To stop bleeding from a cut or graze, you need to find the source of the blood and prevent any risk of infection. Stop the bleeding by applying direct pressure to the wound, using gloves or gauze. Avoid using bare skin as this could raise the risk of infection. You can also raise limbs can above heart height to slow bleeding. Wounds that bleed after 10 minutes of direct pressure may need medical attention.

Healing Burns

Burns often occur when working with open fire, but they can be easily treated too, if you’re quick. Stop burning instantly by cooling the area with clean, cold water. This helps to prevent infection. Apply a sterile dressing to the burn and wrap in gauze to cut the risk of infection. Clean clothing and cloths are a suitable alternative if no bandages are available.

Treat Sprains with RICES

There’s nothing worse than a sprained ankle or knee when you’re enjoying the great outdoors. A sprain occurs when the ligaments connecting your bones tear or overstretch. The best way to treat sprains is RICES: Rest, Ice, Compression, Elevation, Stabilization. This may not always be possible when out but following as many steps as possible will help cut the pain and risk of further damage.

There’s nothing macho about getting injured miles from home without the basic medical skills to look after yourself.


Purifying Water

On shorter trips and days out, you can carry as much water as you need. If you’re planning something longer, you’ll need to ensure you have a regular supply of clean drinking water. You won’t get very far without it. Drinking straight from the stream might feel natural, but it isn’t always safe. Bacteria and animal feces are often present in water, with the potential to cause serious illness. There are many ways to purify water, so you’ll have to decide which is best for your circumstances each trip:

1. Water Filters and Purifiers

If you have the means and space to take water filtration or purification equipment with you, then it can be your best bet. Bacteria and protozoa are removed from water using filters.They strain the water and capture the hazardous particles. Purifiers also remove viruses in their purification process. Filters are available in pump form, squeeze filter form or built into integrated bottles. This makes it easy to ensure your drinking water is safe. Most filters don’t work in freezing conditions, so if you’re planning a sub-zero trek, they may not be the right choice.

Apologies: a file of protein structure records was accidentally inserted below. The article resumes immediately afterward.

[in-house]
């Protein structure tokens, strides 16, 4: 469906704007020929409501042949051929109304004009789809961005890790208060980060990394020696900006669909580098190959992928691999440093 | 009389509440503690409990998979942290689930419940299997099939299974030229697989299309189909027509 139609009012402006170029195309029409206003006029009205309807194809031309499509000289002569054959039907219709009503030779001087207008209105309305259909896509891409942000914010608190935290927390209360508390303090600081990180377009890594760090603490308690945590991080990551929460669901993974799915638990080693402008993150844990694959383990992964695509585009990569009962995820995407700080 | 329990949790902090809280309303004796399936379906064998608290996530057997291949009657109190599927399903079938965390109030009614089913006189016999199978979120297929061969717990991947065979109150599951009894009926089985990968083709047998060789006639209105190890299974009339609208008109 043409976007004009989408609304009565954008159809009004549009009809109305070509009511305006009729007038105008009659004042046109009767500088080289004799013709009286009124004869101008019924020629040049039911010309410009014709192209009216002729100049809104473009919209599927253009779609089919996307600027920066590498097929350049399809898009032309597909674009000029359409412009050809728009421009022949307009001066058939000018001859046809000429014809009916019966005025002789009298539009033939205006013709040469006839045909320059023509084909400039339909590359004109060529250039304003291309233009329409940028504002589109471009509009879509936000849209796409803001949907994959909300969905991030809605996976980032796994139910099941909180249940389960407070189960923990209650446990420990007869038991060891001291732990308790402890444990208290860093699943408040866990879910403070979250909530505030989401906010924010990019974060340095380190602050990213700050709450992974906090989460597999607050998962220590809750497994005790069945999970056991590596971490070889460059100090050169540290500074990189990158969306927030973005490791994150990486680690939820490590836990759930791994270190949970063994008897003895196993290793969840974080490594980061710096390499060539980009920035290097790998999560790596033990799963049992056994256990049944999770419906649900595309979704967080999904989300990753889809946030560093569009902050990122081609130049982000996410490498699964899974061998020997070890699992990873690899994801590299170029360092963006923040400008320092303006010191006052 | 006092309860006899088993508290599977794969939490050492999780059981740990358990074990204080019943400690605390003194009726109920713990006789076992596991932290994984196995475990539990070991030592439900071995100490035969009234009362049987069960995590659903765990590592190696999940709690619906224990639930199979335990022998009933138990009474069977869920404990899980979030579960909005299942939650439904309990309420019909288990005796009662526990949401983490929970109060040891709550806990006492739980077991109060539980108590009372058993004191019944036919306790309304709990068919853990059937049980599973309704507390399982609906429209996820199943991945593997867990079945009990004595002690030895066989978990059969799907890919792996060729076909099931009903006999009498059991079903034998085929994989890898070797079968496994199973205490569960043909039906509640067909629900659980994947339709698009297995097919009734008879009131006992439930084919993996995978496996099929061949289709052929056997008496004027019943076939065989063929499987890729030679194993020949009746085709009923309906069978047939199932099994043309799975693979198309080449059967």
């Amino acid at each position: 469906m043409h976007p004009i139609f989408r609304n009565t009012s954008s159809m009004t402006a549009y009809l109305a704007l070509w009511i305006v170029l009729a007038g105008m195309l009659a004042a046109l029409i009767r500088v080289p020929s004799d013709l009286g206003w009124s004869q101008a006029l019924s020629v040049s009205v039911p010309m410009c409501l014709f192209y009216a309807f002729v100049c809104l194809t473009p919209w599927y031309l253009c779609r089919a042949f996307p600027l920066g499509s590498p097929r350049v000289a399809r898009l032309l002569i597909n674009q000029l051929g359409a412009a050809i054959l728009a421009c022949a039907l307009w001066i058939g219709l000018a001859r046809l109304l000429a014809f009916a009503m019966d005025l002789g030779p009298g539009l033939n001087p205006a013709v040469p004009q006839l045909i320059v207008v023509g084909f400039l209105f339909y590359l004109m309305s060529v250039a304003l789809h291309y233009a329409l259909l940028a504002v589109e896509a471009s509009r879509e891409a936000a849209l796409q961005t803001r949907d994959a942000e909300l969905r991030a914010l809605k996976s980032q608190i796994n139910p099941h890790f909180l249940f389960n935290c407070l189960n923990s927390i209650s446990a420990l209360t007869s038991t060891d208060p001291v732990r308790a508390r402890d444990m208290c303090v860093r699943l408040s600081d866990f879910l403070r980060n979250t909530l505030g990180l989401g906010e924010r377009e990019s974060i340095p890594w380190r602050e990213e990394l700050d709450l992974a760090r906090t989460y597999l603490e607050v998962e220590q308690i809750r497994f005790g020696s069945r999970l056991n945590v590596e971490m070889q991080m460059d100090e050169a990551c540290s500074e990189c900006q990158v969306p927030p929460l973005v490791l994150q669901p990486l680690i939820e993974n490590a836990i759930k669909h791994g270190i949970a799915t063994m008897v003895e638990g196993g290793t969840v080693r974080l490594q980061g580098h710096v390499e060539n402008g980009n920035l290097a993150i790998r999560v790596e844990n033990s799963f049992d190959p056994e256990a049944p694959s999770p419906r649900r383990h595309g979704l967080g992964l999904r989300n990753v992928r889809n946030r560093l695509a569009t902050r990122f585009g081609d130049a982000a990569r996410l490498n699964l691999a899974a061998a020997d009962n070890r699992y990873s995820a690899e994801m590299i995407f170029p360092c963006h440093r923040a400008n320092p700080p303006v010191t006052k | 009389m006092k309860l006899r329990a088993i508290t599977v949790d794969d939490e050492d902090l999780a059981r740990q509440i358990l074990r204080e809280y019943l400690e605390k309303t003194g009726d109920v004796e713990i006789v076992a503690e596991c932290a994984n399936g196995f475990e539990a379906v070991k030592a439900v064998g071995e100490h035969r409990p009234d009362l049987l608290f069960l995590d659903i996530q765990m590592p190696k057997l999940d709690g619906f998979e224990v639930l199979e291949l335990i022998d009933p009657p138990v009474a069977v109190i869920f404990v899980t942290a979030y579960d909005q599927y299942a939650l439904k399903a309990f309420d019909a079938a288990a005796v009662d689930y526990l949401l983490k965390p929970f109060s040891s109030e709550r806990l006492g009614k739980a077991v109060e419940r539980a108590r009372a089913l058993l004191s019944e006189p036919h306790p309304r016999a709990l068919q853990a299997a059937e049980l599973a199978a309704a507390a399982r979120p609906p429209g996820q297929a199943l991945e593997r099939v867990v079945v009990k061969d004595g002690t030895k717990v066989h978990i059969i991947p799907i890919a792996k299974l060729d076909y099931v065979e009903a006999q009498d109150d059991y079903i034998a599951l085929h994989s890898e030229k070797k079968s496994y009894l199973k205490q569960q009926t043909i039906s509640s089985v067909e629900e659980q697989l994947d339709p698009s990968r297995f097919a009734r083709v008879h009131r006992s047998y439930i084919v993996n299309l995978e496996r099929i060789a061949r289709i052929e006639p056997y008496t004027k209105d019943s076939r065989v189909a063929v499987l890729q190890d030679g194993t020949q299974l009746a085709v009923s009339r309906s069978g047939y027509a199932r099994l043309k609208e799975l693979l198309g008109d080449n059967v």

2. Chemical purification

You can stock up on treatment and purifying tablets and keep them in your pack. Drop them into your water bottle and they work their magic. They are small and easy to store, making them a popular choice. Usually in iodine or chlorine dioxide form, they will kill off some nasties but not everything. You can check the packaging of your chosen tablets to find out what protection you get.

3. Classic boiling

Boiling stream water ensures the removal of most germs. It has also provided man with drinking water since the beginning of time. Once water reaches a rolling boil harmful germs die but you won’t have water free of sediment or other larger particles.

Shelter Building

Shelter Building

While most travelers have a tent with them, this isn’t always the case. The skill of erecting your own shelter is well worth learning. Remember, ensure you build shelters in dry and flat spaces away from water and wind so you can build your campfire with ease.

There are different types of shelter to consider but they generally fall into two groups:

Tree Branch Shelters

Tree branches are the most versatile and useful tools for creating a survival shelter. Your shelter can make the most of the natural world and you can use twigs, branches, and other debris to create your sleeping and living space. Tree branch shelters can be complex or remarkably simple, constructed from debris. Finding mud or clay from the surrounding area helps to give some solidity to your structure. You’ll be amazed by what you can find out there to build your shelter, from fallen branches to leaves and clay, which you can combine to create a safe place to sleep.

Tarp Shelters

If you haven’t brought a tent, you may have brought a tarp or similar large weighted blanket. With a tarp you have more options for your shelter including:


21st century man has the tech to show him where to go, but you may decide to forgo all your gadgets and enjoy the natural world in all its glory. What’s more, even if you have the most sophisticated GPS system there is, it won’t always be able to get a signal. Strengthening your navigation skills is always a good idea.

All outdoors enthusiasts should know how to use a compass, but the sun can also act as a huge compass in the sky. Simply place a stick in the ground and mark the end point of a shadow. This now shows west. Wait 15 minutes, draw a mark again at the end of the shadow and you’ve found east. Once you’ve found east and west, you can also determine north and south and begin to plot your route back.

Whether you’re heading out on a family campout or want to hunt in a challenging, rarely trekked area, keep your skillset in check. With these skills honed, your rifle cocked and a route to follow, you are ready to take on any challenge and catch even the most elusive prey.